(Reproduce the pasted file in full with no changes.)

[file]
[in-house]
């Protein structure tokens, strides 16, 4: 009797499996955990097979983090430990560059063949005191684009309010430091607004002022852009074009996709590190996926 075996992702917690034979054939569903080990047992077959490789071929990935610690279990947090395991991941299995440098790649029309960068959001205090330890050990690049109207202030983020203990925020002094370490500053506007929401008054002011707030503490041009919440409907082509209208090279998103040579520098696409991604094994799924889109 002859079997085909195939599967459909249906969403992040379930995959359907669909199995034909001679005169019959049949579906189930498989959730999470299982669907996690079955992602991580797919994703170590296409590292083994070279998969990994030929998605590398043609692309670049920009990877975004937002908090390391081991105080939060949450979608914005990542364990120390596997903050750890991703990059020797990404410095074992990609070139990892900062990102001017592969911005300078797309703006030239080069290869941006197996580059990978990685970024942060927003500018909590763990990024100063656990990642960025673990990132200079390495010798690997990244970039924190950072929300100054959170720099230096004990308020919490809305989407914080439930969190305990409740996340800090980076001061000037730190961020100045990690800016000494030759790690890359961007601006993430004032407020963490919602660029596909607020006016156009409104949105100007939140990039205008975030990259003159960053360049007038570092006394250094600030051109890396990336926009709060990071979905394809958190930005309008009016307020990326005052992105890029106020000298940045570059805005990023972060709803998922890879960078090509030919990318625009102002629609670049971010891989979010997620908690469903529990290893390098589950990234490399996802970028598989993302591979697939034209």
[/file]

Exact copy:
[in-house]
């Protein structure tokens, strides 16, 4: 009797499996955990097979983090430990560059063949005191684009309010430091607004002022852009074009996709590190996926 075996992702917690034979054939569903080990047992077959490789071929990935610690279990947090395991991941299995440098790649029309960068959001205090330890050990690049109207202030983020203990925020002094370490500053506007929401008054002011707030503490041009919440409907082509209208090279998103040579520098696409991604094994799924889109 002859079997085909195939599967459909249906969403992040379930995959359907669909199995034909001679005169019959049949579906189930498989959730999470299982669907996690079955992602991580797919994703170590296409590292083994070279998969990994030929998605590398043609692309670049920009990877975004937002908090390391081991105080939060949450979608914005990542364990120390596997903050750890991703990059020797990404410095074992990609070139990892900062990102001017592969911005300078797309703006030239080069290869941006197996580059990978990685970024942060927003500018909590763990990024100063656990990642960025673990990132200079390495010798690997990244970039924190950072929300100054959170720099230096004990308020919490809305989407914080439930969190305990409740996340800090980076001061000037730190961020100045990690800016000494030759790690890359961007601006993430004032407020963490919602660029596909607020006016156009409104949105100007939140990039205008975030990259003159960053360049007038570092006394250094600030051109890396990336926009709060990071979905394809958190930005309008009016307020990326005052992105890029106020000298940045570059805005990023972060709803998922890879960078090509030919990318625009102002629609670049971010891989979010997620908690469903529990290893390098589950990234490399996802970028598989993302591979697939034209």